In a similar sense, God revives us with an appeal to our spiritual senses.    

In Psalm 119:103 David says, “How sweet are your words to my taste, sweeter than honey to my mouth!”  He doesn’t say how educational are your words, but how sweet; the flavor is something calculated to get your attention.

Jeremiah, the weeping, morose prophet, said, “Your words were found, and I ate them, and your words became to me a joy and the delight of my heart, for I am called by your name, O Lord, God of hosts.” (15:16).  The word has the power to revive us out of the blahs. Read the scriptures slow and deep, and you’ll taste it.  

Once the taste of the word gets your attention, that savoring pause leads us to another sensory ability of our new birth–that of the heart to see.  Psalm 34:8 says, “Oh, taste and see that the Lord is good; Blessed is the man who trusts in Him!”   

2 Corinthians 3:18 adds that, “We all, with unveiled face, beholding the glory of the Lord, are being transformed into the same image from one degree of glory to another. For this comes from the Lord who is the Spirit.” While we behold Him, we start to change, transform, and we find ourselves revived.  This is how the word of God can reach us through both taste and vision.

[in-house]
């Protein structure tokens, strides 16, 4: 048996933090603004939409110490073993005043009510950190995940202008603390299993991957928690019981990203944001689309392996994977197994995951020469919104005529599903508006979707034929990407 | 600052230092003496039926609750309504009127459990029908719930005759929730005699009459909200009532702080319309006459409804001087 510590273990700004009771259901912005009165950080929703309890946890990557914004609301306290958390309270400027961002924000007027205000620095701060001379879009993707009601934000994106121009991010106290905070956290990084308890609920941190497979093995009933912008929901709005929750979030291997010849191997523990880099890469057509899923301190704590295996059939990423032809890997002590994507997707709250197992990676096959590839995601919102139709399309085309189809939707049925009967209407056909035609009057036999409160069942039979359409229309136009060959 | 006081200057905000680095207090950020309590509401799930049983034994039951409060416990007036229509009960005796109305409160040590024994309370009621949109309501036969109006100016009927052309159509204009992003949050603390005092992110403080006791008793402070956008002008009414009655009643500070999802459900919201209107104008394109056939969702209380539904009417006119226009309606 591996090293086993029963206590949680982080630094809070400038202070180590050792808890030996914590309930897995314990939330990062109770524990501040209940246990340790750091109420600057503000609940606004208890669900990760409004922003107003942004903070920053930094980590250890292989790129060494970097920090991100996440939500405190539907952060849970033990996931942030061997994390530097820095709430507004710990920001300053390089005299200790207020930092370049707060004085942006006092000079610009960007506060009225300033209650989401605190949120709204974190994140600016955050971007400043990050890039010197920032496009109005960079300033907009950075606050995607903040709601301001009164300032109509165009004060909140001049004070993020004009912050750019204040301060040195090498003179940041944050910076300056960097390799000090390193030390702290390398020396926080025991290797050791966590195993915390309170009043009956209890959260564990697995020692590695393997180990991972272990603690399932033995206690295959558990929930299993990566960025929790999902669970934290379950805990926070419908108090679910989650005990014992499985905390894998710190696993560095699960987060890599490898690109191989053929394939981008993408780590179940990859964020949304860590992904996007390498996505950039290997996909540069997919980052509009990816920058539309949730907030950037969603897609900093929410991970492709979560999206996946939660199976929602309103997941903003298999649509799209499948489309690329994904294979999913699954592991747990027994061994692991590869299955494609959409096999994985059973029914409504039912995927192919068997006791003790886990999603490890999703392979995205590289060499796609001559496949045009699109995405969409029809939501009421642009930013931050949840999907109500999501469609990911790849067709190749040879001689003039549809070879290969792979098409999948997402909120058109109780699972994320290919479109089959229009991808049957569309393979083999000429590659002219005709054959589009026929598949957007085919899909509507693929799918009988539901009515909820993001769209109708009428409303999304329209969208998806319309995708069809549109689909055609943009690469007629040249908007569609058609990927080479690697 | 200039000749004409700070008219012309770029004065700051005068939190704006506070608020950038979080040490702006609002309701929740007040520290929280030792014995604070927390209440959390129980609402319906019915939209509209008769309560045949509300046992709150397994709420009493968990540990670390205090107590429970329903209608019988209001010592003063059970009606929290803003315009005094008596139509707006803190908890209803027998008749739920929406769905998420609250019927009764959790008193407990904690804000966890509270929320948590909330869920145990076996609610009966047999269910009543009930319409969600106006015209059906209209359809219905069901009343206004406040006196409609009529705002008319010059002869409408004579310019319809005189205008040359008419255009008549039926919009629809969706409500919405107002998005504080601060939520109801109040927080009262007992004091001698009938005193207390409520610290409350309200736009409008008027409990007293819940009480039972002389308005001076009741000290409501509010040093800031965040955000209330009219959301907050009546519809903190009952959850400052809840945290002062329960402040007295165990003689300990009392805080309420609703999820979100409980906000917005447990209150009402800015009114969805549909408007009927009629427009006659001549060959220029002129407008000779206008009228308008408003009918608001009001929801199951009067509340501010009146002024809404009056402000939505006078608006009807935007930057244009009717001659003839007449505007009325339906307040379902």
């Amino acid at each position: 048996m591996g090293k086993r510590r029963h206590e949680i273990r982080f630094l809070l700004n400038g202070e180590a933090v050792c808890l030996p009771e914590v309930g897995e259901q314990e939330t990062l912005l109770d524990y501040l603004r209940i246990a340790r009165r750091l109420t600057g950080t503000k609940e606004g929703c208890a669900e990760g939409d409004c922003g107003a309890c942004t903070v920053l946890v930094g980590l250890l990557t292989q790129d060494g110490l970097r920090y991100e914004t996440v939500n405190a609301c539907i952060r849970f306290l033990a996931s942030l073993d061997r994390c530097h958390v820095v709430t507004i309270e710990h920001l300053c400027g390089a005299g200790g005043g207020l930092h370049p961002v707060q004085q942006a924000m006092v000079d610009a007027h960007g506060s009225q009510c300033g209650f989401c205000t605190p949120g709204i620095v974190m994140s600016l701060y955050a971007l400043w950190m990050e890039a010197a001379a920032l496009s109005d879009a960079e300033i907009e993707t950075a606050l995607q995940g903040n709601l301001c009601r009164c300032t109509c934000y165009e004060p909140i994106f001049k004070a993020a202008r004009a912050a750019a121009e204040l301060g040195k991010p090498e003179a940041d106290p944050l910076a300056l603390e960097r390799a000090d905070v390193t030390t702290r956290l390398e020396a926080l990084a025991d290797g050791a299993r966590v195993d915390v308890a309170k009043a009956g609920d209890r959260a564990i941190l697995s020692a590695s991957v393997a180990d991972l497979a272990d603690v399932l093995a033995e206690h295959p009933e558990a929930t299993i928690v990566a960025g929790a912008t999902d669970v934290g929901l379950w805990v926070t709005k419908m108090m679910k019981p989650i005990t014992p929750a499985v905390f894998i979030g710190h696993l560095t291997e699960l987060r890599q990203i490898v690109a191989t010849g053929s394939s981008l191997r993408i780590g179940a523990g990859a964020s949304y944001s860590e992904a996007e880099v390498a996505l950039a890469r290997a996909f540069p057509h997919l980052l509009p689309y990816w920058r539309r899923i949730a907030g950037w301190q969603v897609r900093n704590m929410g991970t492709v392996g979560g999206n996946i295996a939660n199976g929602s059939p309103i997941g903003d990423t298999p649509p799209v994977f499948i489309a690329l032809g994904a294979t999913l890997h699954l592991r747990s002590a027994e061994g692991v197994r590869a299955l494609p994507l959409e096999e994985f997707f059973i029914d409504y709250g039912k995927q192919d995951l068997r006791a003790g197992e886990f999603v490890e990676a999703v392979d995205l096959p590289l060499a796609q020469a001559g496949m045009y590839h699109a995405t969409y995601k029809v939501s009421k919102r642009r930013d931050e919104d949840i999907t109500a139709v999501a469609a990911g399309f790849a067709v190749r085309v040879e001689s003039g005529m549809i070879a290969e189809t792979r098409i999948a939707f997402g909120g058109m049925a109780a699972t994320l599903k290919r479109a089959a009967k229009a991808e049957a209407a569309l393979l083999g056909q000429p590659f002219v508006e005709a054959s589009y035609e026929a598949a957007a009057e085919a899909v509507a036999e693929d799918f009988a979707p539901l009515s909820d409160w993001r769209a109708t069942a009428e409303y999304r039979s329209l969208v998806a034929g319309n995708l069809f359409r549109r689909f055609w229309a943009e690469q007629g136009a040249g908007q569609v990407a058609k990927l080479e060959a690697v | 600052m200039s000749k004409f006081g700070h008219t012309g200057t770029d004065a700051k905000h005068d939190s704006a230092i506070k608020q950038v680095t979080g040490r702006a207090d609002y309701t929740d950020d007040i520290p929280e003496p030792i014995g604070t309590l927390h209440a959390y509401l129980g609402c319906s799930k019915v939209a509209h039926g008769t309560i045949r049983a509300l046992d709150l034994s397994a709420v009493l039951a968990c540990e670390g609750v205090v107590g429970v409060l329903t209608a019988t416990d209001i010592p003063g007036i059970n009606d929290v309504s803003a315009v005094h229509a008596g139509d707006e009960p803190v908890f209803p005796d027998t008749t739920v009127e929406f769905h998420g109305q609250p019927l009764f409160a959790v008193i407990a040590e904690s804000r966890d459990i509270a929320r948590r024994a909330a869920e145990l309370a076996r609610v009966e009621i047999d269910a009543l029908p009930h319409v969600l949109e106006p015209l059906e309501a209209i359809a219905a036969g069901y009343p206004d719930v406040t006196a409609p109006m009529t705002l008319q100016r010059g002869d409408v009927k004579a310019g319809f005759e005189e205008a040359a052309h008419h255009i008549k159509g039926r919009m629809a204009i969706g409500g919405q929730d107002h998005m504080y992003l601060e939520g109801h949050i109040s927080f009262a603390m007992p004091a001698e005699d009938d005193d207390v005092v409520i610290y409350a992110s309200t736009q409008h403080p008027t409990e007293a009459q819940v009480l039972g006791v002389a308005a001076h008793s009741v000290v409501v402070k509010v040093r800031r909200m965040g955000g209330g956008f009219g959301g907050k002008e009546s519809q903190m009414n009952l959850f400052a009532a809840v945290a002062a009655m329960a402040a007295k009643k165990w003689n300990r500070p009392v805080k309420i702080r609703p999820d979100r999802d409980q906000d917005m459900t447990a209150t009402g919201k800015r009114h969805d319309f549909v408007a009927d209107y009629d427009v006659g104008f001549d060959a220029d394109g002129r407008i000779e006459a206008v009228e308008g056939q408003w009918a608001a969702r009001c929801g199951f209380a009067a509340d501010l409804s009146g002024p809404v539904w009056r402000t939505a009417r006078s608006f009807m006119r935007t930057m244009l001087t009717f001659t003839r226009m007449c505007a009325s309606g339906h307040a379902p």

Still, sometimes I need outside help, because I tend to get lost in my own personal space.  Revelation 2:17 says, “He who has an ear, let him hear what the Spirit says to the churches.” Hearing happens in the midst of the church as we gather.  If I haven’t responded to taste or sight, maybe I’ll respond to sound.

Too many times I’ve felt exhausted at the end of the afternoon, without any spiritual acumen.  Then I remember the small group meeting is coming up that night. Suddenly, I feel even more tired.  I start negotiating with myself—If I don’t show up, nobody will care, there’ll be another one next week, etc., etc.  But I go anyway.  And I hear the Spirit’s speaking through other people.  I always leave a different person than when I showed up, because the church stunned me back to life.  

On other occasions, I’m dully aware of carrying around a load of sin. I feel heavy, dark, unqualified to be a Christian, and not spiritually alert.   Ephesians 5:2 says, …Christ loved us and gave himself up for us, a fragrant offering and sacrifice to God.”  When I take ten and get honest with Jesus about where I am and where I’ve been, the blood of His cross and His forgiveness is there.  I smell the fragrant offering of His sacrifice for me–the aroma of grace that takes away condemnation and revives me.